FIGS. 5 and 7 illustrate embodiments of the flying craft 20 which have two and three, respectively, toroidal fuel tanks 52. It should be understood that the exact number of fuel tanks 52 provided is a function of the specific size of the airfoil 22 utilized in a particular case, the number of engines 54, 56, 58 powering the craft 20, and the desired range of the craft 20.
The fuel tanks 52 carry fuel which supplies not only main engines 54, but, in certain preferred structures, also engines 56 for use in controlling yawing motion of the craft 20 and forward flight auxiliary engines 58. Since the main engines 54, as will be discussed hereinafter, can be disposed radially, extending outwardly from the cabin 42, the tanks 52 can be baffled in order to limit the size of the free surface of fuel within the tanks 52 to increase stability.
As seen in the applicable figures, each tank 52 is shown as being circular in cross section. It will be understood that other shapes of cross section can function equally as well however.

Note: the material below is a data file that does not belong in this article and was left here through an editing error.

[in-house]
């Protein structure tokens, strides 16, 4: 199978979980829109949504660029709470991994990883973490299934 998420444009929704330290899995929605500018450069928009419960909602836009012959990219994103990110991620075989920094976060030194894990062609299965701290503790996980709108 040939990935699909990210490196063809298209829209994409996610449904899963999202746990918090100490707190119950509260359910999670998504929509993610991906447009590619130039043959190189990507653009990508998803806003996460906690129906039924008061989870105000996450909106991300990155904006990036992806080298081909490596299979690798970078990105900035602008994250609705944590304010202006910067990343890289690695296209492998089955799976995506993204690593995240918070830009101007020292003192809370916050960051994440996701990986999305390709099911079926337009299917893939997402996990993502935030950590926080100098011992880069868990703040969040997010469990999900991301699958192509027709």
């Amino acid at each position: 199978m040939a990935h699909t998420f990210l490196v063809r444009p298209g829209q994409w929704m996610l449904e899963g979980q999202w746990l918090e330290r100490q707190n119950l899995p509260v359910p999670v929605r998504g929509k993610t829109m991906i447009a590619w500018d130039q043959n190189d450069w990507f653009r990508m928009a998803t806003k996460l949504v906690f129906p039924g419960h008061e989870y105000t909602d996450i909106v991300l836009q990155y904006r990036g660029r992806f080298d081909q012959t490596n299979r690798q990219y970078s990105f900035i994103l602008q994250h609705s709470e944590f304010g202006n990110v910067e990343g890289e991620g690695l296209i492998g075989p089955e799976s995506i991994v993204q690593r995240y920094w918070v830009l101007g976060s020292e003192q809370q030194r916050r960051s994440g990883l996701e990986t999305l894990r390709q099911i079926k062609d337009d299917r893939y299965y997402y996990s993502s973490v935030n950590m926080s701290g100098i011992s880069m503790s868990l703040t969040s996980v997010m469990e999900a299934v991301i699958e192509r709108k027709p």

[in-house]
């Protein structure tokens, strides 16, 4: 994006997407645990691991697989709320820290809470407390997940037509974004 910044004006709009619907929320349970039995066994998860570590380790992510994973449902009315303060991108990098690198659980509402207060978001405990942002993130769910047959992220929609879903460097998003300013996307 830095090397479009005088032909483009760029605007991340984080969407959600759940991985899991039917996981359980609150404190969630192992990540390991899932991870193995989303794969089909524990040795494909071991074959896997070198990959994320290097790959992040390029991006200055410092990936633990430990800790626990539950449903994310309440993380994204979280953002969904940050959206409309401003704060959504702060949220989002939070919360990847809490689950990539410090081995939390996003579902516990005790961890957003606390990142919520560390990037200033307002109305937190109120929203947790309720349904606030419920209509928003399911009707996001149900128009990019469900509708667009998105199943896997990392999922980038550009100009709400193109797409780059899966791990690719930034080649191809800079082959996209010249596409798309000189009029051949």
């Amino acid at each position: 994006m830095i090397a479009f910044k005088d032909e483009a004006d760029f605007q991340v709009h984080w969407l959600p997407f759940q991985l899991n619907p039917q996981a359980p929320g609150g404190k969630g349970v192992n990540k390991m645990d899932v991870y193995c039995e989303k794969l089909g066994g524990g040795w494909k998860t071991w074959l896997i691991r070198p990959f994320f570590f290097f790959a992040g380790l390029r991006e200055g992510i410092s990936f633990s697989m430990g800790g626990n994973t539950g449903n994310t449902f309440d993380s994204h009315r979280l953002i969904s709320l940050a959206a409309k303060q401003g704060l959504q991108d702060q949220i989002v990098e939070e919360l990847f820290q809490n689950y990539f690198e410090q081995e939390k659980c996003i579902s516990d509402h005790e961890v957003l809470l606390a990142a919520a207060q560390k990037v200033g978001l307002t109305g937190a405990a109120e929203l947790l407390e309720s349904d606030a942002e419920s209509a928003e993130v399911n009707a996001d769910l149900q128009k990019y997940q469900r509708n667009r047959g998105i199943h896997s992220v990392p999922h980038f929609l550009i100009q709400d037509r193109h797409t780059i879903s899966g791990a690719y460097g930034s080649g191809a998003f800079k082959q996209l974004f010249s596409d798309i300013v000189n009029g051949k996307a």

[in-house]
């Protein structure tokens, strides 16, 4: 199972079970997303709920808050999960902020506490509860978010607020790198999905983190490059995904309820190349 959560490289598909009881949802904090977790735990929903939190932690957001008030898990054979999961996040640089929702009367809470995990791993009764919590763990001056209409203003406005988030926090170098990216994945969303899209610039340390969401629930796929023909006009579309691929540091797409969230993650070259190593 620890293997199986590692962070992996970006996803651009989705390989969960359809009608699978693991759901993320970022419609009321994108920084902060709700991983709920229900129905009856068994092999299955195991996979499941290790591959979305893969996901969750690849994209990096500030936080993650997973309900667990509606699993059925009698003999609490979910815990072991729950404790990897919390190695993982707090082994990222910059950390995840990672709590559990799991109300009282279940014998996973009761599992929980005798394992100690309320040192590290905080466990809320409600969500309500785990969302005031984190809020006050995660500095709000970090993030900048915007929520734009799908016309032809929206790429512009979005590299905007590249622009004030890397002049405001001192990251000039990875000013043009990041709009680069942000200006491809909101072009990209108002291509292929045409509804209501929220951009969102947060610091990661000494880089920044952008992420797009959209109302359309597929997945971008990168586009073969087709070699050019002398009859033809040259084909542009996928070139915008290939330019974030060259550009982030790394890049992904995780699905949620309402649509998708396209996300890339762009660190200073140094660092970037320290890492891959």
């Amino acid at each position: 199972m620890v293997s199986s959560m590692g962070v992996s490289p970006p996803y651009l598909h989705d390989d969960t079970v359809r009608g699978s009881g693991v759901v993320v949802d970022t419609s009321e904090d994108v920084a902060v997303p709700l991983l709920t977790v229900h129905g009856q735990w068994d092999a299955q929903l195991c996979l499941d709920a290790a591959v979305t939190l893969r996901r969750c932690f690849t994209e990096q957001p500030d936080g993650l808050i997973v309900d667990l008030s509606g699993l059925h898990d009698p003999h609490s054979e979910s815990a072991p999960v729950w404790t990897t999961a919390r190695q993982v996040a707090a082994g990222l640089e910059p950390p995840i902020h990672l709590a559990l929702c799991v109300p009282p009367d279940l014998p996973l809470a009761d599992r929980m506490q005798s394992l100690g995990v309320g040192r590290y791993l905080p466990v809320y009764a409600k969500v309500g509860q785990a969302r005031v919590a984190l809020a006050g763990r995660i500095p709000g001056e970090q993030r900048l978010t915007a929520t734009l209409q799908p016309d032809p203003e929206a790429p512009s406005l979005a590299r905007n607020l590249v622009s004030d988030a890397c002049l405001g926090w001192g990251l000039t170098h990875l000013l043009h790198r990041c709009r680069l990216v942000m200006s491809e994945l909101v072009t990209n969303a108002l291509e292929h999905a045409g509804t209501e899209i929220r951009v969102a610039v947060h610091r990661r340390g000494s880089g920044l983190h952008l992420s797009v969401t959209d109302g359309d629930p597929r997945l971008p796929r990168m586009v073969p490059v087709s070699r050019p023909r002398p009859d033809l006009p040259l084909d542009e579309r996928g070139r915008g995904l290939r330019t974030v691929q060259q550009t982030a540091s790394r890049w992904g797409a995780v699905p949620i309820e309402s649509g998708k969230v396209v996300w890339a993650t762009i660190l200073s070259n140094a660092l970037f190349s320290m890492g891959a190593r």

As best seen in FIG. 1, the cabin 42, as is the airfoil 22 proper, is, as seen in top plan, disposed generally symmetrically about a fore-and-aft axis of the craft 20 with respect to a direction of intended movement thereof. The cabin 42 includes a portion 44 in which are positioned pilot and copilot seats 60, 62. The operator portion 44 of the cabin 42 further includes a control panel 64 and controls 66 for effecting modulation of the various engines 54, 56, 58 to accomplish the desired movement.